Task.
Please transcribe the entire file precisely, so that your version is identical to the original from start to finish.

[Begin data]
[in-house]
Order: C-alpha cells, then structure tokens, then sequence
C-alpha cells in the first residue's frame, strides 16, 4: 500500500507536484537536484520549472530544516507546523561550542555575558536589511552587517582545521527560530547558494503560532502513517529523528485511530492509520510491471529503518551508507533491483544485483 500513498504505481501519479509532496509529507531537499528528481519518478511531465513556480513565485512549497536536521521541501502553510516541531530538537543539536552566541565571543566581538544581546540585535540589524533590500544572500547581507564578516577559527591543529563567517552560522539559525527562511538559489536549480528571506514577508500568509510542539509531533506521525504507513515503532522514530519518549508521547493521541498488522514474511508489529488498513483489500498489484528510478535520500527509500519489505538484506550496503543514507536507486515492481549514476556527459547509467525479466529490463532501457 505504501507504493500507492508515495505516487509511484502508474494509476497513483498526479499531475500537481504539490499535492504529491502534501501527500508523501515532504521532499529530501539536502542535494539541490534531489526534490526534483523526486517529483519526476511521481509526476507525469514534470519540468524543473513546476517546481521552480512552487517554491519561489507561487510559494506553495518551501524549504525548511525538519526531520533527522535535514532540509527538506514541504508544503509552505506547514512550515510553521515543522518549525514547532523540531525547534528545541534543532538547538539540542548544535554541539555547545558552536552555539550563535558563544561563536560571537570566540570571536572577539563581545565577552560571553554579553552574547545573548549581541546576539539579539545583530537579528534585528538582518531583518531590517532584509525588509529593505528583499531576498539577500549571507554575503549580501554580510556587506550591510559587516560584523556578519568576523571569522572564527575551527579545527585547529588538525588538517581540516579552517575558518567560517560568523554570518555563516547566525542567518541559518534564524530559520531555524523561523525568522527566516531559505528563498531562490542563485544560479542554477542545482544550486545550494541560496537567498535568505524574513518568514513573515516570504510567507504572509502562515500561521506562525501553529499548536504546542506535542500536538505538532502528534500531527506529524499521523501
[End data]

[in-house]
Order: C-alpha cells, then structure tokens, then sequence
C-alpha cells in the first residue's frame, strides 16, 4: 500500500507536484537536484520549472530544516507546523561550542555575558536589511552587517582545521527560530547558494503560532502513517529523528485511530492509520510491471529503518551508507533491483544485483 500513498504505481501519479509532496509529507531537499528528481519518478511531465513556480513565485512549497536536521521541501502553510516541531530538537543539536552566541565571543566581538544581546540585535540589524533590500544572500547581507564578516577559527591543529563567517552560522539559525527562511538559489536549480528571506514577508500568509510542539509531533506521525504507513515503532522514530519518549508521547493521541498488522514474511508489529488498513483489500498489484528510478535520500527509500519489505538484506550496503543514507536507486515492481549514476556527459547509467525479466529490463532501457 505504501507504493500507492508515495505516487509511484502508474494509476497513483498526479499531475500537481504539490499535492504529491502534501501527500508523501515532504521532499529530501539536502542535494539541490534531489526534490526534483523526486517529483519526476511521481509526476507525469514534470519540468524543473513546476517546481521552480512552487517554491519561489507561487510559494506553495518551501524549504525548511525538519526531520533527522535535514532540509527538506514541504508544503509552505506547514512550515510553521515543522518549525514547532523540531525547534528545541534543532538547538539540542548544535554541539555547545558552536552555539550563535558563544561563536560571537570566540570571536572577539563581545565577552560571553554579553552574547545573548549581541546576539539579539545583530537579528534585528538582518531583518531590517532584509525588509529593505528583499531576498539577500549571507554575503549580501554580510556587506550591510559587516560584523556578519568576523571569522572564527575551527579545527585547529588538525588538517581540516579552517575558518567560517560568523554570518555563516547566525542567518541559518534564524530559520531555524523561523525568522527566516531559505528563498531562490542563485544560479542554477542545482544550486545550494541560496537567498535568505524574513518568514513573515516570504510567507504572509502562515500561521506562525501553529499548536504546542506535542500536538505538532502528534500531527506529524499521523501